Pregnancy discrimination in the workplace has been forbidden in Indiana and throughout the country since the passage of the federal Pregnancy Discrimination Act, or PDA, in 1968. Pregnancy discrimination has received a lot of attention due to its unique circumstances.
In a pregnancy discrimination case that reached the U.S. Supreme Court, a woman suing United Parcel Service was put on unpaid leave from her job after her doctor told her she could not lift more than 20 pounds, though she had simply requested light duty. UPS’s attorney argued that the woman was treated just like other workers who are temporarily disabled due to an off-job accident. The issue with this argument is that pregnancy, rather than being akin to a recreational activity accident, involves bringing new life.
Pregnancy discrimination cases have been increasing across the country. Some people blame the PDA itself, as the language of the act draws a comparison between pregnancy and temporary disability status. In the current case, Justices Samuel Alito and Antonin Scalia both drew comparisons between pregnancy and accidents like a hypothetical ATV accident, while some argue that pregnancy is its own unique and profound act that should not be compared in this manner.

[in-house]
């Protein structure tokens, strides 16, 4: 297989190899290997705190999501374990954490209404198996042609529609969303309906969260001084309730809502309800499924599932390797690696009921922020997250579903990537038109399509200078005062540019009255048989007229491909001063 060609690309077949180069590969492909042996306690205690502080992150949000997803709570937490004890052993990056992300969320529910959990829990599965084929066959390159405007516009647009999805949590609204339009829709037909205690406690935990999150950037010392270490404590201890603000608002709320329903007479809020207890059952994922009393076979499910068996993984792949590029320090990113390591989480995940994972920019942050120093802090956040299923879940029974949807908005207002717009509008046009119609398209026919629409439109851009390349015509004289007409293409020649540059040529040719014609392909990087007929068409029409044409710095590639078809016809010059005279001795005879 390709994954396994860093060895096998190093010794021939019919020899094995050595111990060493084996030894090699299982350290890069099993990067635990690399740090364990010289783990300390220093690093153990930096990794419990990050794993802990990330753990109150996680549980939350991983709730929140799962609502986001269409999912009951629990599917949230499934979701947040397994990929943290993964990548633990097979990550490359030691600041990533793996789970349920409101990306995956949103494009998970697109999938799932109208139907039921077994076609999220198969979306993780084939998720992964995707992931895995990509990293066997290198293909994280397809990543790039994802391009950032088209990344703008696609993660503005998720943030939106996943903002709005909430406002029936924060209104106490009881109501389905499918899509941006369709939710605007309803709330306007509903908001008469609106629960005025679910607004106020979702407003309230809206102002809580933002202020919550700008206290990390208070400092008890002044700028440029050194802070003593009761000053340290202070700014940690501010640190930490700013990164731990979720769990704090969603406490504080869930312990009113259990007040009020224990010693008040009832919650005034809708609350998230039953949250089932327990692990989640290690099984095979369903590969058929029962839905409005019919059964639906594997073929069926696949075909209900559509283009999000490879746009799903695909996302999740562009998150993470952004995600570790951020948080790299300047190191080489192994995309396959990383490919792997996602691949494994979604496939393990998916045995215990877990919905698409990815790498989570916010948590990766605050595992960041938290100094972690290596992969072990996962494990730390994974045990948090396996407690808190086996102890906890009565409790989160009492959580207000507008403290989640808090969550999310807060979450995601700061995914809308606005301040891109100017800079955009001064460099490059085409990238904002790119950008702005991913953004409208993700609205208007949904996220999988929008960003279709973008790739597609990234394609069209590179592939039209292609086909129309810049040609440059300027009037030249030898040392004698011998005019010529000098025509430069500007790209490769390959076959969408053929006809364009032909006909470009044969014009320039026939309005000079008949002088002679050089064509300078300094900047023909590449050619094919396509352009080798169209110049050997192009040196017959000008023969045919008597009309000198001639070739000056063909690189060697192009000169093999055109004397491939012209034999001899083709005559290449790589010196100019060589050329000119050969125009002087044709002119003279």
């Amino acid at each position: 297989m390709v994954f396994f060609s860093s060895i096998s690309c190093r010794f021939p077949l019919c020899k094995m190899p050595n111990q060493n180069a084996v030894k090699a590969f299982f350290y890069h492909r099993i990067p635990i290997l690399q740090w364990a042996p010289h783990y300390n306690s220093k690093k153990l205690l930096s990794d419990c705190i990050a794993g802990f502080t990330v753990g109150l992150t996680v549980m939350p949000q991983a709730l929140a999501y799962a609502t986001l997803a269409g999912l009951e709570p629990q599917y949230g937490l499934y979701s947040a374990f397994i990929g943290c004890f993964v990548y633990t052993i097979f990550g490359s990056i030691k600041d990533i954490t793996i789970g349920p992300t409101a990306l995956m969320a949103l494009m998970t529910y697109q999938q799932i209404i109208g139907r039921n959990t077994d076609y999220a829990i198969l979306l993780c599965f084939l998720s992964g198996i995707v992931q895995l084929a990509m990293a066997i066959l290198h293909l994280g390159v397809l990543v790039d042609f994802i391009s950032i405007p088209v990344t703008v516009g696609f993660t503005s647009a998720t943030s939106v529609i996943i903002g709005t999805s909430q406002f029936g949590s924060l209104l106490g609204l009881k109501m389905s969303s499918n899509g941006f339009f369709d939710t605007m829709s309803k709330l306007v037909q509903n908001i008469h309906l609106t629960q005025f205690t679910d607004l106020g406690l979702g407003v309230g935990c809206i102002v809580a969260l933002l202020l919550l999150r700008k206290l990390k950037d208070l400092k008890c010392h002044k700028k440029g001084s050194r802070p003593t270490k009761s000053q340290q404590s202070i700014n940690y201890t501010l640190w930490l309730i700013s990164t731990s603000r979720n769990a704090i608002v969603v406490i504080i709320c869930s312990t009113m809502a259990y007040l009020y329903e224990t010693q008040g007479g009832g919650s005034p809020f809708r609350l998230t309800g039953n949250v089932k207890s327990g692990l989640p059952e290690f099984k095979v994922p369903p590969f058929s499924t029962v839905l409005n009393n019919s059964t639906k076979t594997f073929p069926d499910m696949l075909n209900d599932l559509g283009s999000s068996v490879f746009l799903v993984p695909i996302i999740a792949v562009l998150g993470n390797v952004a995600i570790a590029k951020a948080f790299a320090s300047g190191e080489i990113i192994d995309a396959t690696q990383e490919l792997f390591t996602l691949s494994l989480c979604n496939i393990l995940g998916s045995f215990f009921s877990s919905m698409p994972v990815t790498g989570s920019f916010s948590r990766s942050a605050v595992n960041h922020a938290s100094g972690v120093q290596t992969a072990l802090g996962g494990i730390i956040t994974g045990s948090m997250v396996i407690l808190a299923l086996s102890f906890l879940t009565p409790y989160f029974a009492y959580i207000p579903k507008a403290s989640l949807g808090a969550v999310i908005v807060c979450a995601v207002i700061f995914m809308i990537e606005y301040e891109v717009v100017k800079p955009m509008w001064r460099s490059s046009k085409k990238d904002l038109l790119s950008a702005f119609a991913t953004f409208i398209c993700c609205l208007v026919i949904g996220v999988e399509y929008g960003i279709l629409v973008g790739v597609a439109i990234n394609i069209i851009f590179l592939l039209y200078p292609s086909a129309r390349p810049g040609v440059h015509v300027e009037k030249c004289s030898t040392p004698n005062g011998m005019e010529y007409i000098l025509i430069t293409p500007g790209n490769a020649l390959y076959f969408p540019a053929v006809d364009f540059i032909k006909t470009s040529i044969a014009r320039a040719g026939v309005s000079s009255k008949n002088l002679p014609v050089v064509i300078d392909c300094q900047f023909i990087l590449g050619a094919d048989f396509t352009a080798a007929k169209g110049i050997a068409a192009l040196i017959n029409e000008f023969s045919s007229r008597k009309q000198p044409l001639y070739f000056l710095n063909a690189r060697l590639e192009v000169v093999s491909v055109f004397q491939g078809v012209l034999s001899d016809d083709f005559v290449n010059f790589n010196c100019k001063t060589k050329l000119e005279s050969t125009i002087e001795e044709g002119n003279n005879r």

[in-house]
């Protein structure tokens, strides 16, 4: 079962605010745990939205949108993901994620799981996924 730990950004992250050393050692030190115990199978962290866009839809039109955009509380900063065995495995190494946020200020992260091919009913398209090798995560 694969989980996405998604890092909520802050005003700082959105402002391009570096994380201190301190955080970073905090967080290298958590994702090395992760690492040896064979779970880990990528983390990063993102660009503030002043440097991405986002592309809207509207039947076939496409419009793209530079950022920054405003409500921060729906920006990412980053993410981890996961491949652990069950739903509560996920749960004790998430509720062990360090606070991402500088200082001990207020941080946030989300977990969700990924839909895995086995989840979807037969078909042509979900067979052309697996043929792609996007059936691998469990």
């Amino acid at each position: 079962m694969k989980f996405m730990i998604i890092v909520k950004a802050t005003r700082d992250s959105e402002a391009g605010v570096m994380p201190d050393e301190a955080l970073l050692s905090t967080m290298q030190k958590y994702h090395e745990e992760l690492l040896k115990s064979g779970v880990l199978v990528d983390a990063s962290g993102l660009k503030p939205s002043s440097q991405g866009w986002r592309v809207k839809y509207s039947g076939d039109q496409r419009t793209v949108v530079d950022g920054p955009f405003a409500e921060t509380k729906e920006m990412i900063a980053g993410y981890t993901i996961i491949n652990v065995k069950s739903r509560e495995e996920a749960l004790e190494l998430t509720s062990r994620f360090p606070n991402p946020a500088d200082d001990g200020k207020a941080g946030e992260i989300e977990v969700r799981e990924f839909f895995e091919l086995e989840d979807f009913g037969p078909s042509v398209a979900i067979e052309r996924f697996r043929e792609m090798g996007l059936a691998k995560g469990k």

While many workplaces are sensitive to the needs of expectant mothers, others are not. Nine states have laws that expressly treat pregnancy as a special condition, and other states have similar pending legislation. In states that have passed laws geared toward the protection of pregnant women, requiring accommodations, pregnancy discrimination claims have dropped sharply. As a form of gender discrimination, pregnancy discrimination is difficult to prove. There are simply no comparable groups from which to draw a legal comparison regarding the treatment received from the employer. The case at hand demonstrates that the underlying issue with ongoing pregnancy discrimination is how pregnancy and women are viewed by society.
Source: The Huffington Post, “When It Comes To Pregnancy Discrimination, Equal Is Not The Same As Fair”, Nikki Gloudeman, December 04, 2014